Something I haven’t even considered yet is using the end result of someone’s tutorial or template. That can be a great place to start, but when I execute a design straight from a tutorial, my end product looks just like that of every other person who has done the tutorial. There is no originality. So, if I post my sermon graphic on Vimeo, I just might get ripped to shreds by anyone else who has seen the tutorial. That devalues my reputation and the reputation of my church/ministry and Jesus all at the same time.
AN EXAMPLE — Let’s examine what it might look like to copy the Killer Tips videos:
- There are two guys. I’m pretty sure Igniter Media doesn’t have the patent on making videos with two guys so you could do that.
- Dancing. The reason we use dancing is because it’s silly and unexpected. Dancing is not the only silly or unexpected thing you could do on video — I’m thinking failed skateboard tricks, leaping into a pile of beanbags, or pies to the face might do the trick.
- Contrary Information. Providing bad advice can be done without calling it Killer Tips.
- Structure. Maybe you want to give good (as opposed to contrary) information about an upcoming event, so you simply copy the structure of a Killer Tips video without stealing specific elements from the original.
If a video you make is a clear-cut and upfront copy of someone else’s video, well, you haven’t done any harm. But at the same time, your video wouldn’t exist at all (or wouldn’t be moderately effective) without someone else’s dedication to creativity. We don’t want to position ourselves as baby birds who wait for their mother to go out and find something original and then bring it back to the nest. Do we?
OPTION 3: BE ORIGINAL
I could start from scratch and slog my way through the design process! Holy smokes, I personally get tired-head from even thinking that. I don’t know fonts or color palates or layout. The endless possibilities cause me to sit in front of my computer doing nothing for a long time. Even if I come up with a design, I’m not sure it will be worth anything, so I’m back to looking at designs done by others until I find something I would love to steal.
There are as many ideas for design and videos and songs as there are stars in the sky. Sure, many good pieces of art share similarities, but they don’t all have to be copies of each other. Something that helps me is to find someone who is good at being creative with something like design and have that person create the original piece that I will then animate.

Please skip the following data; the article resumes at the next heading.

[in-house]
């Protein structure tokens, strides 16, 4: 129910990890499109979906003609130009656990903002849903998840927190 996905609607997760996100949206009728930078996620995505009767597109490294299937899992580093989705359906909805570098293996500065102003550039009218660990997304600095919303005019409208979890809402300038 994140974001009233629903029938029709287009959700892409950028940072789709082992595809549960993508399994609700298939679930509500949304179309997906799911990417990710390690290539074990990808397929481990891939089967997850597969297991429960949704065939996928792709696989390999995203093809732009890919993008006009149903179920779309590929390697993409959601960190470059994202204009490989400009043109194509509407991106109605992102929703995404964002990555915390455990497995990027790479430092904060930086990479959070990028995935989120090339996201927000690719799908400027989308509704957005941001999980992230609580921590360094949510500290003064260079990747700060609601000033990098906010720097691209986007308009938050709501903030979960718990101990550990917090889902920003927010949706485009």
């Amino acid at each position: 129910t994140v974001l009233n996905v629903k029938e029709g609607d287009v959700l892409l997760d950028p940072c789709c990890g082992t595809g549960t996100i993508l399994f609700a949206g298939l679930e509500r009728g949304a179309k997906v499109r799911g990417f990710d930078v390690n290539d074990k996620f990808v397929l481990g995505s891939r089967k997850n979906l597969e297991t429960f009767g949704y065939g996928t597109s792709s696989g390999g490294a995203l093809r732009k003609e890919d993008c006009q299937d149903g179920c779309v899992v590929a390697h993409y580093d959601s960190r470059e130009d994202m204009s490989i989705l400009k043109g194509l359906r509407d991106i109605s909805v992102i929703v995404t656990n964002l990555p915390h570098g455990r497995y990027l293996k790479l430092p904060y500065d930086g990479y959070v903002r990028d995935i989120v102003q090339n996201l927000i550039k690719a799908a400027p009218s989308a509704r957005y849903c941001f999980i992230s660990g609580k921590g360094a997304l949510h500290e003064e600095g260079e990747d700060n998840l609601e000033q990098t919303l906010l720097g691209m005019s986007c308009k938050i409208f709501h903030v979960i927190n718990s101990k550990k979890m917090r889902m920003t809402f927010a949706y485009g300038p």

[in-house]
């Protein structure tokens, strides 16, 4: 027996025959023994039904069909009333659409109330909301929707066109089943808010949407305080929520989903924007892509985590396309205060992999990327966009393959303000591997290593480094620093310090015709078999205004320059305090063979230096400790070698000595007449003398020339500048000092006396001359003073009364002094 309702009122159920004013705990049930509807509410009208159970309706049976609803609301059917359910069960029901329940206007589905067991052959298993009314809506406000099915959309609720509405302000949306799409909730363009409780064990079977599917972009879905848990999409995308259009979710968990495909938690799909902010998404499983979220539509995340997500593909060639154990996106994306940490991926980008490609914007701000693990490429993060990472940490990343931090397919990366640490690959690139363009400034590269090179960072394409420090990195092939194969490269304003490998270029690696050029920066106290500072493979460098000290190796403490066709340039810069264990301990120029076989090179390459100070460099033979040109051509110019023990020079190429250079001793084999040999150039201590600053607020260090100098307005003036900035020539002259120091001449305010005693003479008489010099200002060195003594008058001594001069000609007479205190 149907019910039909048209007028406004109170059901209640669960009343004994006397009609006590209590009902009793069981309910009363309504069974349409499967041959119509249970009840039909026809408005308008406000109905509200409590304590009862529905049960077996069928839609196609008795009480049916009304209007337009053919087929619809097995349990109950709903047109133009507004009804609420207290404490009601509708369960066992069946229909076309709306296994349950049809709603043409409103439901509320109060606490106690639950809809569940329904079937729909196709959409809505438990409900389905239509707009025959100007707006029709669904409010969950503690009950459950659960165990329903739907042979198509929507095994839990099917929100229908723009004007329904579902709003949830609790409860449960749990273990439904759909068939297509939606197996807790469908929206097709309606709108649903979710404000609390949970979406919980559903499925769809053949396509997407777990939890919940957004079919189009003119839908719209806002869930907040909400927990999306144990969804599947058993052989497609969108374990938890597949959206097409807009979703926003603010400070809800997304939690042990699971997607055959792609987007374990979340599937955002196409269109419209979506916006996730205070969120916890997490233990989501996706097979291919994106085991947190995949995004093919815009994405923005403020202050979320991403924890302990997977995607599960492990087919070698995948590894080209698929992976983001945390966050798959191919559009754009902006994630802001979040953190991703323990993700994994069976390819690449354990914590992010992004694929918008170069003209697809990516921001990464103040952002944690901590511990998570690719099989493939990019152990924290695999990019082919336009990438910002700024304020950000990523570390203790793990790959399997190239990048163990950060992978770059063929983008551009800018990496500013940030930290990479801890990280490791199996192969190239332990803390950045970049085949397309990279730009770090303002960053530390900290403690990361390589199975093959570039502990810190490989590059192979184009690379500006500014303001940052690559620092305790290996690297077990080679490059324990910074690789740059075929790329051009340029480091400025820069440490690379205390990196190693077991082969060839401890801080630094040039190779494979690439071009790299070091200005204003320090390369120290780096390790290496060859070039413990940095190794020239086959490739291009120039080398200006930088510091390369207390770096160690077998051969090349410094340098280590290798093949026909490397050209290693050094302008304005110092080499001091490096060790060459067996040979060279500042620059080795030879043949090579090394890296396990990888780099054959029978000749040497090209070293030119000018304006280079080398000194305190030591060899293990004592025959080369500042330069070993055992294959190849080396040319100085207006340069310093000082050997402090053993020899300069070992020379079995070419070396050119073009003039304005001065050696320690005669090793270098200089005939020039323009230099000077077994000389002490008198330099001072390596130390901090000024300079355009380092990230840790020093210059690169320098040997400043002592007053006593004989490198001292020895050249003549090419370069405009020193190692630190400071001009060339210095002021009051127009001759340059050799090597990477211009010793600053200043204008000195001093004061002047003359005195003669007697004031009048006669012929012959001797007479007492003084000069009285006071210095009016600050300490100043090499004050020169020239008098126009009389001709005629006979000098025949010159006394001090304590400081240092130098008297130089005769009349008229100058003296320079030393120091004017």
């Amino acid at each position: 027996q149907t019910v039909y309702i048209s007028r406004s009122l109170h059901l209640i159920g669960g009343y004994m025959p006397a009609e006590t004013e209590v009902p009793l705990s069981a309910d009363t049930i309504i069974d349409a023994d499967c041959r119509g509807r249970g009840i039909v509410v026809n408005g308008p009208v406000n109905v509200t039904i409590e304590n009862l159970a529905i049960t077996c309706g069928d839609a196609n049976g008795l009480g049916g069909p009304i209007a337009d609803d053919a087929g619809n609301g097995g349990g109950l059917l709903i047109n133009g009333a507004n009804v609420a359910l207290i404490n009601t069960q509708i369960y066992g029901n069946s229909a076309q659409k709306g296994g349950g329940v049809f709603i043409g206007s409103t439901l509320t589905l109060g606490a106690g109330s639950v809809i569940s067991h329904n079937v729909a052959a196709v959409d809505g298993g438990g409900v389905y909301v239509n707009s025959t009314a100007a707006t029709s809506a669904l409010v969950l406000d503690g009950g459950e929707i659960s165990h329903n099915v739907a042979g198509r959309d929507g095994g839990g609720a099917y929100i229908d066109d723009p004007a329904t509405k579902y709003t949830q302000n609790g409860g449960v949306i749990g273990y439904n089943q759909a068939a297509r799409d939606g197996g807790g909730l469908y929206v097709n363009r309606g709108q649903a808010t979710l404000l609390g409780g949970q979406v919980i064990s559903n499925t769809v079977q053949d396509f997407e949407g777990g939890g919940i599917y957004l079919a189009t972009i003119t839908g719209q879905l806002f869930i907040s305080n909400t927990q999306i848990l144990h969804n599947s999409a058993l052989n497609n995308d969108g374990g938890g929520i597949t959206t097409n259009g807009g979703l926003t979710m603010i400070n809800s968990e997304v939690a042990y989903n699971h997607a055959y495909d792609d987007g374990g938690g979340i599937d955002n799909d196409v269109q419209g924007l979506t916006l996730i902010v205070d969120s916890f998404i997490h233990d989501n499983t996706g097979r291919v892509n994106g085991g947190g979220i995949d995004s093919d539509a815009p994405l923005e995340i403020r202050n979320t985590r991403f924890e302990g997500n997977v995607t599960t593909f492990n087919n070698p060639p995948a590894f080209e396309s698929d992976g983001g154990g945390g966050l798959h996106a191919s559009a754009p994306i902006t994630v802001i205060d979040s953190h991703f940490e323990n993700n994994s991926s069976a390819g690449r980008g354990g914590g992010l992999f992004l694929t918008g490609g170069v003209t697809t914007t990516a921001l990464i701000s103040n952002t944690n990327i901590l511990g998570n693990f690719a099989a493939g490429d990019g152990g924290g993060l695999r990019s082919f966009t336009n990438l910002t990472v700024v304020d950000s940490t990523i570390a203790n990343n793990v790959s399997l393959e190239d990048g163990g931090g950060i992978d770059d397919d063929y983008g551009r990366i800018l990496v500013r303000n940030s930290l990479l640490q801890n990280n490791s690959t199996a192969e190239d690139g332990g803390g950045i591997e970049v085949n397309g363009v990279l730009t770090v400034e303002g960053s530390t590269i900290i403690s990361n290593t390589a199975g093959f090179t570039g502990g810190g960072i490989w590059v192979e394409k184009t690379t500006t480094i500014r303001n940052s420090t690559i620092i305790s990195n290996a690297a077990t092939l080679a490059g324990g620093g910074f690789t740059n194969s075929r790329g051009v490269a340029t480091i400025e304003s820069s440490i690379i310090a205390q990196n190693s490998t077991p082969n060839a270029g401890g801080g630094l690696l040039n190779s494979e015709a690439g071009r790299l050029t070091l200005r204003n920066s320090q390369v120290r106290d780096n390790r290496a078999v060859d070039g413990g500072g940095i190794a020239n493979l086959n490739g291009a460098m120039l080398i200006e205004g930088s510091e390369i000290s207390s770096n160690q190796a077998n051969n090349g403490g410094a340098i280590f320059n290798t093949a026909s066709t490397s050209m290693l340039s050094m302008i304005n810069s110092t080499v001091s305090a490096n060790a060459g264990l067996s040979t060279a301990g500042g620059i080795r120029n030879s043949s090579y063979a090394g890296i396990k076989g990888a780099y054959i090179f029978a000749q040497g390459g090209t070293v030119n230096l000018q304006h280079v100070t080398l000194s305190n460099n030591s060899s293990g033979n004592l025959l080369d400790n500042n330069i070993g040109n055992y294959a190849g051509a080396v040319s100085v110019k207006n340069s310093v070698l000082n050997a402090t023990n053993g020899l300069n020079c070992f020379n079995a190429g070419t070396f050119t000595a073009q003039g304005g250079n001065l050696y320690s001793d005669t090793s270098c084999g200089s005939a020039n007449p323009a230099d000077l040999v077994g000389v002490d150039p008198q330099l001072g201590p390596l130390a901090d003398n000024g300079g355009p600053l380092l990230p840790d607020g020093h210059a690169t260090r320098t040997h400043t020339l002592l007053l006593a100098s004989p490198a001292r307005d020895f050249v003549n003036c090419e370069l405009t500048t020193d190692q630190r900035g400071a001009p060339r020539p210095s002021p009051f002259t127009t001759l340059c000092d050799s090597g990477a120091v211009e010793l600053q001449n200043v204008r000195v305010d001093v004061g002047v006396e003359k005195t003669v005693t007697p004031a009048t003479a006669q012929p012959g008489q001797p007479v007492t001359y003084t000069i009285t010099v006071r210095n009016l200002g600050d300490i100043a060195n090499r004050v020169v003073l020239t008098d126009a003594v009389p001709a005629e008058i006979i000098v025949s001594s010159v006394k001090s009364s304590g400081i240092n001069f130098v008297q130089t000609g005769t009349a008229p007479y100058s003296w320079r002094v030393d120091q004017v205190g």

AN EXAMPLE — Our Father’s Day video “Better With Dads” is a concept that started when I was joking around on the phone with my old college roommate! We were yucking it up and the idea just started taking shape.
CHOICE 4: BE INSPIRED
Even when we aspire to be completely original, it’s likely that our finished work will be influenced by the work of others and the established conventions of the medium. What I mean is that even when we make original videos, we’re not the first to use particular camera techniques or typography or a stock music bed. With this in mind, I am inspired by a couple of words in Shelley Esaak’s aforementioned article: assimilate, internalize, and innovate.
Each beautiful design or video will probably have one particular element that is interesting to me — the medium, the colors, the animation techniques. Also, each motion graphics or design tutorial on the Web has nuggets in it, whether it’s a design tip, a hot key, or an animation technique. It’s these things that I look forward to. The expectation I put on myself is that I will work through a tutorial a time or two and build on my foundation as a designer and animator or that I will play around with a design technique I see in someone else’s work until I feel like I can apply it to something else.
It’s a lot like cooking ingredients. When I learn how each ingredient works with the others, I can begin to mix and match them into new creations. They might even be the same techniques that everyone else has, but understanding how they work — and how they work together — will give my designs and animations a freshness that is still based on the sum of a number of inspirational sources. The one-time Patent Office clerk Albert Einstein said, “The secret to creativity is knowing how to hide your sources.” Like I said earlier, if you can effectively hide your sources, you’ve demonstrated a layer of originality that fits with your identity as an artist.
One last note: You can even be inspired by things you have previously created! Keep a folder — physical or on your computer — of ideas and designs from past project that didn’t make the cut. Go back to that folder when you need inspiration. If you’re going to copy from someone, why not start with yourself?
Whenever you face down the creative dilemma, my hope is that you’ll consider your options carefully. I know what it means to come face to face with the desire to start with someone else’s work and go from there. But I also know how rewarding it is to create something that, even if it has been influenced or inspired by others, is truly original.